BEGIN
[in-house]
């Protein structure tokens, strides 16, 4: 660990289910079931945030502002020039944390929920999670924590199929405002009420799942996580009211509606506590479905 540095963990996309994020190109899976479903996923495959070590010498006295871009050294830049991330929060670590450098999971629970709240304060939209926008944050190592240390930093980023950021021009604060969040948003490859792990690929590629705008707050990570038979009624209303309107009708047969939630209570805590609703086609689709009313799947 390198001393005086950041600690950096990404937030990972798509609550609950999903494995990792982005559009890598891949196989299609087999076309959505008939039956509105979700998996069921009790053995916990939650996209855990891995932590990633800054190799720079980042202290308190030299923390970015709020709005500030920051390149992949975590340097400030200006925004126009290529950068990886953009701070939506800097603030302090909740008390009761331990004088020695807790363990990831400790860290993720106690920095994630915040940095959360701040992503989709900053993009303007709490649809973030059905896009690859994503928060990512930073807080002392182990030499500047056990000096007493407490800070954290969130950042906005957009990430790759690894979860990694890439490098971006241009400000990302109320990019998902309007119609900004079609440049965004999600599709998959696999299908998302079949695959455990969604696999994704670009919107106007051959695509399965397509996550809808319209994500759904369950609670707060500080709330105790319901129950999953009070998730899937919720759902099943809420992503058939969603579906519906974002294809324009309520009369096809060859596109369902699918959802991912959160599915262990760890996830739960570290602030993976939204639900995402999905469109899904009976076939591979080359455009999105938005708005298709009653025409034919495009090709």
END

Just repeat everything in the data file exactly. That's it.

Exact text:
[in-house]
């Protein structure tokens, strides 16, 4: 660990289910079931945030502002020039944390929920999670924590199929405002009420799942996580009211509606506590479905 540095963990996309994020190109899976479903996923495959070590010498006295871009050294830049991330929060670590450098999971629970709240304060939209926008944050190592240390930093980023950021021009604060969040948003490859792990690929590629705008707050990570038979009624209303309107009708047969939630209570805590609703086609689709009313799947 390198001393005086950041600690950096990404937030990972798509609550609950999903494995990792982005559009890598891949196989299609087999076309959505008939039956509105979700998996069921009790053995916990939650996209855990891995932590990633800054190799720079980042202290308190030299923390970015709020709005500030920051390149992949975590340097400030200006925004126009290529950068990886953009701070939506800097603030302090909740008390009761331990004088020695807790363990990831400790860290993720106690920095994630915040940095959360701040992503989709900053993009303007709490649809973030059905896009690859994503928060990512930073807080002392182990030499500047056990000096007493407490800070954290969130950042906005957009990430790759690894979860990694890439490098971006241009400000990302109320990019998902309007119609900004079609440049965004999600599709998959696999299908998302079949695959455990969604696999994704670009919107106007051959695509399965397509996550809808319209994500759904369950609670707060500080709330105790319901129950999953009070998730899937919720759902099943809420992503058939969603579906519906974002294809324009309520009369096809060859596109369902699918959802991912959160599915262990760890996830739960570290602030993976939204639900995402999905469109899904009976076939591979080359455009999105938005708005298709009653025409034919495009090709």